From ROP to JOP

Researchers from North Carolina State University and National University of Singapore presented an interesting paper to ASIACCS11 titled: "Jump-Oriented Programming: A New Class of Code-Reuse Attack".

The previous image (click on it to make bigger), taken from the original paper, shows the differences between the well known Return Oriented Programming and the new Jump Oriented Programming. As in ROP, a jump-oriented program consists of a set of gadget ad- dresses and data values loaded into memory, with the gadget addresses being analogous to opcodes within a new jump- oriented machine. In ROP, this data is stored in the stack, so the stack pointer esp serves as the “program counter” in a return-oriented program. JOP is not limited to using esp to reference its gadget addresses, and control flow is not driven by the ret instruction. Instead, JOP uses a dispatch table to hold gadget addresses and data. The “program counter” is any register that points into the dispatch table. Control flow is driven by a special dispatcher gadget that executes the sequence of gadgets. At each invocation, the dispatcher advances the virtual program counter, and launches the as- sociated gadget.

This new way to see reusable code exploitation makes the use of  three main actors: (1) the dispatcher, which has to hijack the control flow by jumping to different entries on the dispatch table, (2) the dispatch table which has to wrap out gadgets addresses and data/padding, and finally (3) the gadget catalog, which contains the effective code to be executed. Gadgets are not terminating with RET as we were accustomed, but with JMP to the dispatcher. A dispatcher example could be:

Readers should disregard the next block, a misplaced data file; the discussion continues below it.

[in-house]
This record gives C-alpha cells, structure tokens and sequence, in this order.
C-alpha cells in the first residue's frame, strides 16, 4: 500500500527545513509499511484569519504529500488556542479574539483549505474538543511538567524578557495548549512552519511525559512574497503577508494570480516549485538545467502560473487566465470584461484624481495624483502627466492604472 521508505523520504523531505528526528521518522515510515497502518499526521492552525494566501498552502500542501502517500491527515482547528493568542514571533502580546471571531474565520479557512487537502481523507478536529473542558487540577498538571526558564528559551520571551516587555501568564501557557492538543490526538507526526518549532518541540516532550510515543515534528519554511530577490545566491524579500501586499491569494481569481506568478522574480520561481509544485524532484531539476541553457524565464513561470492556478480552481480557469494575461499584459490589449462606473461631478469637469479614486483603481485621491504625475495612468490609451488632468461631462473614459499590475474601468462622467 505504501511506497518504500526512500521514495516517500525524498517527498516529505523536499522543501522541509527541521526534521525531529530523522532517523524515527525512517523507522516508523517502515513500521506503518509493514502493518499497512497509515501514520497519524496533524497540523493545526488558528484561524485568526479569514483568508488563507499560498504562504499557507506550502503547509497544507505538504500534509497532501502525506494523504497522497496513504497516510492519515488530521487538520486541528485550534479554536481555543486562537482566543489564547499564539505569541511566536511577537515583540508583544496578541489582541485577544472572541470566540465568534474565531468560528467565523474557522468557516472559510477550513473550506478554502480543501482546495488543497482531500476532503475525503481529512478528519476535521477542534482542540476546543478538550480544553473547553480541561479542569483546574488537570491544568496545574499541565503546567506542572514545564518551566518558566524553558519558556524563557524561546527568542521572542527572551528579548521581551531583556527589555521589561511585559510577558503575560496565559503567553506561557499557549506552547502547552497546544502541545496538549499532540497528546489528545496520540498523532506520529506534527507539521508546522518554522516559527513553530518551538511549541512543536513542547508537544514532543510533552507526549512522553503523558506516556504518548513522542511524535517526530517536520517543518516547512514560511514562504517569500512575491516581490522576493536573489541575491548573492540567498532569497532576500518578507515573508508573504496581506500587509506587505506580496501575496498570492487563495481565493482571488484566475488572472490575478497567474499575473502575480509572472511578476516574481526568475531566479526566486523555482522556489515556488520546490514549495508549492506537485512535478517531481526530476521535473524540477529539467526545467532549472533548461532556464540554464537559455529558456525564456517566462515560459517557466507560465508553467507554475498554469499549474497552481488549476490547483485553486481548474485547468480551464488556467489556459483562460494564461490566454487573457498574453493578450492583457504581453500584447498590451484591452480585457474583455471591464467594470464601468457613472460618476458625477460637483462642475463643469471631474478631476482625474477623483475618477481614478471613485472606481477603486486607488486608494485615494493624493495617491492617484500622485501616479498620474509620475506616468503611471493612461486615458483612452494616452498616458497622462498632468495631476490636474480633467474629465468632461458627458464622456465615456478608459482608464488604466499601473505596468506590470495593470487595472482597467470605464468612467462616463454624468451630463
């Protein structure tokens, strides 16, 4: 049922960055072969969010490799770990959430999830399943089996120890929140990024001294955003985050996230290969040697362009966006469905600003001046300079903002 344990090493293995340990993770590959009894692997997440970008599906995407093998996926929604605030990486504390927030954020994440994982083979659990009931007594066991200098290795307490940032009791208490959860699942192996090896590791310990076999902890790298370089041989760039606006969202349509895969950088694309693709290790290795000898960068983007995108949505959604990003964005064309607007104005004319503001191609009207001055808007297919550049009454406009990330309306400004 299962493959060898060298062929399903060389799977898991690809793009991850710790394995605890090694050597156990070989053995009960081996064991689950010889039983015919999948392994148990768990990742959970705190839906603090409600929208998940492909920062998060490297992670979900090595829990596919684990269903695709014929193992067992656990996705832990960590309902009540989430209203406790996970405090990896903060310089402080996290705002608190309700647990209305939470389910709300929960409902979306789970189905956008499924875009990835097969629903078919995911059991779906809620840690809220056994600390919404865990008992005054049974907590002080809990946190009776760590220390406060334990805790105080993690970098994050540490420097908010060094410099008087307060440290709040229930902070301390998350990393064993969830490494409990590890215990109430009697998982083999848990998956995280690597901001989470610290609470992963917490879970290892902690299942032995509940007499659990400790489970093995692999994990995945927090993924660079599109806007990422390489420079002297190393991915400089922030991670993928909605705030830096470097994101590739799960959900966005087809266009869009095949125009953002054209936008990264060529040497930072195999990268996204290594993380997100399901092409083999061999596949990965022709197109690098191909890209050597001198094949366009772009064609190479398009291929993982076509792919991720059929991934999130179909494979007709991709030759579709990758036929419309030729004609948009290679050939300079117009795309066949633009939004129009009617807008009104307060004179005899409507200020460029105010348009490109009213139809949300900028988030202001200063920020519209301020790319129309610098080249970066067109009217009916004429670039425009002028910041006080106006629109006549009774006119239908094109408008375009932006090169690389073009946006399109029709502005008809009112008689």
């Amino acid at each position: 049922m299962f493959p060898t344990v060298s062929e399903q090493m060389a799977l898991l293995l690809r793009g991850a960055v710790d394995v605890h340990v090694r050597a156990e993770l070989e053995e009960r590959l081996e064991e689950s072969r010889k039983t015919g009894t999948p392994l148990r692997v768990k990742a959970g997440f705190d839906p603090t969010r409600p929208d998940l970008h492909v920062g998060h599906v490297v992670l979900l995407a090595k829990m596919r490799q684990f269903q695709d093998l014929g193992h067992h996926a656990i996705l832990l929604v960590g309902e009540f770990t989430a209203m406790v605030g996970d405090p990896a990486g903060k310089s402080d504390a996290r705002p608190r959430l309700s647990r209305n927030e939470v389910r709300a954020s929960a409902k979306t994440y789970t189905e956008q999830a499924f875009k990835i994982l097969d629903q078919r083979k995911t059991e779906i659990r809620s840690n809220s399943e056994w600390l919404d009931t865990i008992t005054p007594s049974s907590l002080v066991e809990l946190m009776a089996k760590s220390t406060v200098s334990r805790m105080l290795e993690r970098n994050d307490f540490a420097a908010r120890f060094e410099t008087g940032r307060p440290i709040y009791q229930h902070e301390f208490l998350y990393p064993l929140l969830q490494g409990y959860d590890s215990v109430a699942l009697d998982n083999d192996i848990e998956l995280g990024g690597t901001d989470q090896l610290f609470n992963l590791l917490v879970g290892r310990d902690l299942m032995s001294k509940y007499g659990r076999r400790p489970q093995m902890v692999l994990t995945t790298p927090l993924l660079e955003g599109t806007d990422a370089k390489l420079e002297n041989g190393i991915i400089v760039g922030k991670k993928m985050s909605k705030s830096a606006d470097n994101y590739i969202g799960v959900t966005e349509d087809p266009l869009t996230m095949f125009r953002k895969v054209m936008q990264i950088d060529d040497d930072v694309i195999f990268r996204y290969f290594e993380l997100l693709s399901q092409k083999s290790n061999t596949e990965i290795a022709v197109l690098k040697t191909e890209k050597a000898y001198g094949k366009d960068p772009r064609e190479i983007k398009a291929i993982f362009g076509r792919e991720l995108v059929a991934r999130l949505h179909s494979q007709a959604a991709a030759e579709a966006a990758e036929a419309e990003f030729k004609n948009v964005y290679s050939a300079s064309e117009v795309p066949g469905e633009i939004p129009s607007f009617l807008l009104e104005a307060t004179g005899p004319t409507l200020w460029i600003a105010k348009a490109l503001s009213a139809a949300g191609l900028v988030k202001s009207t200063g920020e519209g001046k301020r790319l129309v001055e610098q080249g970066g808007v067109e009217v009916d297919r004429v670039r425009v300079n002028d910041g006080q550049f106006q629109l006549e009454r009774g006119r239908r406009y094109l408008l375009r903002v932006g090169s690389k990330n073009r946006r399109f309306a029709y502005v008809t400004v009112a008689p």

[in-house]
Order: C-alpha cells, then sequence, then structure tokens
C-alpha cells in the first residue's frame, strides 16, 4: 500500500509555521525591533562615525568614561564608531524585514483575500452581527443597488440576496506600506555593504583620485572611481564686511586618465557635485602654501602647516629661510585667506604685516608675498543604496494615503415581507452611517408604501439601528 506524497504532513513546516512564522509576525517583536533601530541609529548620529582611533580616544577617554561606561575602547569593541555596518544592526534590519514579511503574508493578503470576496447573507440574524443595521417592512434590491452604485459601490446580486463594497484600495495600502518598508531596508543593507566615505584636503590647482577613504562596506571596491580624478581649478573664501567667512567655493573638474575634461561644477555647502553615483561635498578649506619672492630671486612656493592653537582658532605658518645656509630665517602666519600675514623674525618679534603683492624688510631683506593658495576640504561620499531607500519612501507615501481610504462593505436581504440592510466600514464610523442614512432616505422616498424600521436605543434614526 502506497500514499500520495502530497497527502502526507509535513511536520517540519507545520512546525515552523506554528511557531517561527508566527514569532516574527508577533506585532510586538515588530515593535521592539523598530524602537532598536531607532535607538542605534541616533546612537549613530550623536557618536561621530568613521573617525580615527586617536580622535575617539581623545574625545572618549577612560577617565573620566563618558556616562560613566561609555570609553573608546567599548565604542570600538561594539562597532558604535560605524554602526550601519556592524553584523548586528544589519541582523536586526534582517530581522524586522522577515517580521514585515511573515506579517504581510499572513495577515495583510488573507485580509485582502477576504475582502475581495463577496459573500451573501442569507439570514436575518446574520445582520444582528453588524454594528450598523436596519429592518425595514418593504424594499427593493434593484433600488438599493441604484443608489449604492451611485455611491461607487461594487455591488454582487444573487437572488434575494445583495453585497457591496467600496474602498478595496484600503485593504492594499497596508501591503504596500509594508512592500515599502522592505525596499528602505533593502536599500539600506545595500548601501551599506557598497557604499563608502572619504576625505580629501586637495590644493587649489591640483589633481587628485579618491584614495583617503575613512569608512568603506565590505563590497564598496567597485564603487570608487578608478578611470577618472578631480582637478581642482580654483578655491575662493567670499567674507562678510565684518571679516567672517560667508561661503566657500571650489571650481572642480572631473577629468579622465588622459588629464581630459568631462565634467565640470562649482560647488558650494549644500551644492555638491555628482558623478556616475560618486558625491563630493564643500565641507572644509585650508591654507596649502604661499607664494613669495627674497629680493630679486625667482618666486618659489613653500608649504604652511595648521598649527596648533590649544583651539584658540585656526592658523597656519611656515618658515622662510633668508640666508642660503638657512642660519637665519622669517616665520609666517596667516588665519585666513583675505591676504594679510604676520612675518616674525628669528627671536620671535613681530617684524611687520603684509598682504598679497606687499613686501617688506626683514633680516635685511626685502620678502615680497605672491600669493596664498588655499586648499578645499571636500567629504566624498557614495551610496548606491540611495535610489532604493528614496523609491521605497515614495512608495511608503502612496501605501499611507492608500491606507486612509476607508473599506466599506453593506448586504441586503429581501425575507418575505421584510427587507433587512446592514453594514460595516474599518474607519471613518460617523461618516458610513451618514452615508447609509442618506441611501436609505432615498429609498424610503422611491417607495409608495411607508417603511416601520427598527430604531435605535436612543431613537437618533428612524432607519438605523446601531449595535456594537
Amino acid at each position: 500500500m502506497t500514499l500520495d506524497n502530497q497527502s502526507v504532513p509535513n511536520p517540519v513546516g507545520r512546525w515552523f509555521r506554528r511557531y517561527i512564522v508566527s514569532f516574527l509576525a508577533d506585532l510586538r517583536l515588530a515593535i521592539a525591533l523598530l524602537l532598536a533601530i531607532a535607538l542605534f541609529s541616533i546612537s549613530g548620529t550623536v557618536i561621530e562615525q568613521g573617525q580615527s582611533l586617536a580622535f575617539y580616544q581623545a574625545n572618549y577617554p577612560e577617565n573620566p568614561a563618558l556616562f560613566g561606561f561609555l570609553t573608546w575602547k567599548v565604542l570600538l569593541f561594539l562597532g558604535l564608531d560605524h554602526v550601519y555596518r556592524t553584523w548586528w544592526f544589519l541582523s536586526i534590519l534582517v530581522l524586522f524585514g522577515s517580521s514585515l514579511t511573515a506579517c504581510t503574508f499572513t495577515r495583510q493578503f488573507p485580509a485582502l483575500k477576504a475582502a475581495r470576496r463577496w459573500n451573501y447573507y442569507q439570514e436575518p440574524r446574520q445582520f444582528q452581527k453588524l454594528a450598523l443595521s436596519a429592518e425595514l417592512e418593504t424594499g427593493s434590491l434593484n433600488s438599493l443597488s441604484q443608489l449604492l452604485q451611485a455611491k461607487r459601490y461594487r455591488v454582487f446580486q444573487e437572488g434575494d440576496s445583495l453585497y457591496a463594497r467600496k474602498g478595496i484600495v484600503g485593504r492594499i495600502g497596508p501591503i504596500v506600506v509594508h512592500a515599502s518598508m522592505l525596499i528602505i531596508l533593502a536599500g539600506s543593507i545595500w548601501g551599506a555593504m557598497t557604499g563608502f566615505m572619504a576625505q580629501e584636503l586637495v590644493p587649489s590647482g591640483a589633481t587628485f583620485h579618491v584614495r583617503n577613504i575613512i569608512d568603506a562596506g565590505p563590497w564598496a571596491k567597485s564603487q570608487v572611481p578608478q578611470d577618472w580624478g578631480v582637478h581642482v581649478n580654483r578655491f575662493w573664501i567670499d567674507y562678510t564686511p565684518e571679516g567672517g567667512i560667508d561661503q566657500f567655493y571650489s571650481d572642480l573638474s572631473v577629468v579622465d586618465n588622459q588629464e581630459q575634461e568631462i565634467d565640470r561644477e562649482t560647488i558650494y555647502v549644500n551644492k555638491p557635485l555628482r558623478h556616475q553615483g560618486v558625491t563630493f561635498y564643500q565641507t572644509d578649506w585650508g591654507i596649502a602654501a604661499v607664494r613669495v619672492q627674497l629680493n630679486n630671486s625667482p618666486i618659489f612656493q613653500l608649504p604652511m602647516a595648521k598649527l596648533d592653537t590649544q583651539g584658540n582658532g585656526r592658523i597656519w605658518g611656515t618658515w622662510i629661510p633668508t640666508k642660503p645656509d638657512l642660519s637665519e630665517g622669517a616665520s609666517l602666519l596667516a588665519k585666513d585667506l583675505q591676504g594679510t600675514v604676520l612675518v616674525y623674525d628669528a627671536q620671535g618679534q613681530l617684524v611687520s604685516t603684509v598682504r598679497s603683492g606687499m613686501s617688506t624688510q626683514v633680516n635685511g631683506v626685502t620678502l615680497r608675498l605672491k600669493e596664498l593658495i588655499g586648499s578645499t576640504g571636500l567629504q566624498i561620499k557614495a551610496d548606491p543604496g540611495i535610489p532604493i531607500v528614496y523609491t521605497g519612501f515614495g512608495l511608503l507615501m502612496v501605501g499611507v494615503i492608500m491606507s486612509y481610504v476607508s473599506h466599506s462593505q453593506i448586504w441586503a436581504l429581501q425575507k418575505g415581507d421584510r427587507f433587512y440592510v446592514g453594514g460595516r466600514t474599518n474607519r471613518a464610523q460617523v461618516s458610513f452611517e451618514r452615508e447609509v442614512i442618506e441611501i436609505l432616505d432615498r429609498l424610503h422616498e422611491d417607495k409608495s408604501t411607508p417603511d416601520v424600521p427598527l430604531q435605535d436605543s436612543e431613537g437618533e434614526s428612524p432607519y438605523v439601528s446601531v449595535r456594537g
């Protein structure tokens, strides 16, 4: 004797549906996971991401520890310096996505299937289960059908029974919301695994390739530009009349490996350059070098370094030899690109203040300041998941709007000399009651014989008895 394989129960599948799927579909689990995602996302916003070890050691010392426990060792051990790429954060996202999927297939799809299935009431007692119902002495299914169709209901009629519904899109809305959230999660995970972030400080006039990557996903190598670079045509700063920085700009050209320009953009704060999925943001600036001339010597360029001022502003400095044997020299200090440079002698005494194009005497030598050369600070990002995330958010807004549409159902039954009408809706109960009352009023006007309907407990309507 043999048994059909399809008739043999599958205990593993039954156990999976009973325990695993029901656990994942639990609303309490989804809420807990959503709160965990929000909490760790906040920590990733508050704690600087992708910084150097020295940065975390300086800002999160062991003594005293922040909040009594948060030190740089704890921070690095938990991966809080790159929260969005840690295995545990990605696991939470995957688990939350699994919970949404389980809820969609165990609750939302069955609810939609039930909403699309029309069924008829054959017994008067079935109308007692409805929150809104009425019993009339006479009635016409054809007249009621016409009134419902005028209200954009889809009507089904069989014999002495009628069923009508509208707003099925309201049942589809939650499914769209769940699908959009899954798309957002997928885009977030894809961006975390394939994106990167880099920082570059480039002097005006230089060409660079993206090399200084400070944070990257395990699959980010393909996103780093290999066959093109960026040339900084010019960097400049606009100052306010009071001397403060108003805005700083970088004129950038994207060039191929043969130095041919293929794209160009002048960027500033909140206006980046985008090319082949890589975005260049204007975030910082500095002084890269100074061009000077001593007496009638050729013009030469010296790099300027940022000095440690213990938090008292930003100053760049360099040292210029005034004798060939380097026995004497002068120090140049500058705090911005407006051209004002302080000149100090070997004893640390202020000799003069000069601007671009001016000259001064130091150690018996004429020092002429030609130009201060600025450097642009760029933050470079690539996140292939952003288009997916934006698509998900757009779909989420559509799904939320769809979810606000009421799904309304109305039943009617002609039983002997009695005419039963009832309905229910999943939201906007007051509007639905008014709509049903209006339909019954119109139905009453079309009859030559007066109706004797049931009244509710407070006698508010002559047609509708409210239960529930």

add %ecx, 4
jmp %[ecx]

Each time it is executed it jumps to the next gadget  (+4 bytes) through the dispatch table (base address on %ecx).  Each time an addressed gadget is executed it ends with a jump to the dispatcher, in this way a jumping chain is built.  The paper follows on describing a MOC example and providing algorithms to find JOP gadgets. 

I did like this reading and I do suggest it to all the interested security guys that are reading my post,  but I have some issues on believing the real implementation of the dispatcher. As you might see the dispatcher increases the jump offset by a fixed step, this assumes that the respective gadgets don't use data or  at least use a fixed number of data (variables). This is highly impractical in a real exploitation scenario in which the attacker needs many different gadgets which use respectively different quantity of data. I have made here a simple explanation to what I mean.